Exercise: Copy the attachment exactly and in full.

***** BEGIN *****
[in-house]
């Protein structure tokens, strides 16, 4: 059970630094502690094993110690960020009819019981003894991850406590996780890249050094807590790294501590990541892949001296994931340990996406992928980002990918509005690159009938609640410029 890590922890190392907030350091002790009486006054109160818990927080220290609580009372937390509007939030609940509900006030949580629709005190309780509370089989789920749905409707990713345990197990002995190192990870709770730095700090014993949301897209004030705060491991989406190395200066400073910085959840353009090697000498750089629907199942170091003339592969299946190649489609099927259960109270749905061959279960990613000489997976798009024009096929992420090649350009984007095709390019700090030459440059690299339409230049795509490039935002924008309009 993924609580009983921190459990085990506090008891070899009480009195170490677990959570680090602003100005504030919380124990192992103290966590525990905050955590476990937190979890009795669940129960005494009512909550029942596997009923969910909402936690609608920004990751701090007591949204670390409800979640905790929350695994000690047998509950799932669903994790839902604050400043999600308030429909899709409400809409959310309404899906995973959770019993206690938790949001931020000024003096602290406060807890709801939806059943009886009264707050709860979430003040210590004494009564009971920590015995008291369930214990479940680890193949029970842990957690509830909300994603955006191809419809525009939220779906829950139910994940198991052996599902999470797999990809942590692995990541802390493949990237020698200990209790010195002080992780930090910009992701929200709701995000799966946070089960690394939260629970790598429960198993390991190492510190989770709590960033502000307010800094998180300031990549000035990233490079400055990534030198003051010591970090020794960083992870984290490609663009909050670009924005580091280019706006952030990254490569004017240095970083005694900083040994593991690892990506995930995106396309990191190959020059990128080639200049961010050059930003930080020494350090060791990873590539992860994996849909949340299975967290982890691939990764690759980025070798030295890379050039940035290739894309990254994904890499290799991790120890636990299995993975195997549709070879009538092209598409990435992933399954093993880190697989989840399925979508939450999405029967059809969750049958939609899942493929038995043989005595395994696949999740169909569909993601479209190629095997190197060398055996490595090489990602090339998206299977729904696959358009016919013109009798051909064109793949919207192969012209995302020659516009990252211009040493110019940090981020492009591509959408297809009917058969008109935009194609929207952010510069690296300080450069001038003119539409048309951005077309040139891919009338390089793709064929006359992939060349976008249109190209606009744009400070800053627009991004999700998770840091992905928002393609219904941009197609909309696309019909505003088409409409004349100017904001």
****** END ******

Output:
[in-house]
């Protein structure tokens, strides 16, 4: 059970630094502690094993110690960020009819019981003894991850406590996780890249050094807590790294501590990541892949001296994931340990996406992928980002990918509005690159009938609640410029 890590922890190392907030350091002790009486006054109160818990927080220290609580009372937390509007939030609940509900006030949580629709005190309780509370089989789920749905409707990713345990197990002995190192990870709770730095700090014993949301897209004030705060491991989406190395200066400073910085959840353009090697000498750089629907199942170091003339592969299946190649489609099927259960109270749905061959279960990613000489997976798009024009096929992420090649350009984007095709390019700090030459440059690299339409230049795509490039935002924008309009 993924609580009983921190459990085990506090008891070899009480009195170490677990959570680090602003100005504030919380124990192992103290966590525990905050955590476990937190979890009795669940129960005494009512909550029942596997009923969910909402936690609608920004990751701090007591949204670390409800979640905790929350695994000690047998509950799932669903994790839902604050400043999600308030429909899709409400809409959310309404899906995973959770019993206690938790949001931020000024003096602290406060807890709801939806059943009886009264707050709860979430003040210590004494009564009971920590015995008291369930214990479940680890193949029970842990957690509830909300994603955006191809419809525009939220779906829950139910994940198991052996599902999470797999990809942590692995990541802390493949990237020698200990209790010195002080992780930090910009992701929200709701995000799966946070089960690394939260629970790598429960198993390991190492510190989770709590960033502000307010800094998180300031990549000035990233490079400055990534030198003051010591970090020794960083992870984290490609663009909050670009924005580091280019706006952030990254490569004017240095970083005694900083040994593991690892990506995930995106396309990191190959020059990128080639200049961010050059930003930080020494350090060791990873590539992860994996849909949340299975967290982890691939990764690759980025070798030295890379050039940035290739894309990254994904890499290799991790120890636990299995993975195997549709070879009538092209598409990435992933399954093993880190697989989840399925979508939450999405029967059809969750049958939609899942493929038995043989005595395994696949999740169909569909993601479209190629095997190197060398055996490595090489990602090339998206299977729904696959358009016919013109009798051909064109793949919207192969012209995302020659516009990252211009040493110019940090981020492009591509959408297809009917058969008109935009194609929207952010510069690296300080450069001038003119539409048309951005077309040139891919009338390089793709064929006359992939060349976008249109190209606009744009400070800053627009991004999700998770840091992905928002393609219904941009197609909309696309019909505003088409409409004349100017904001």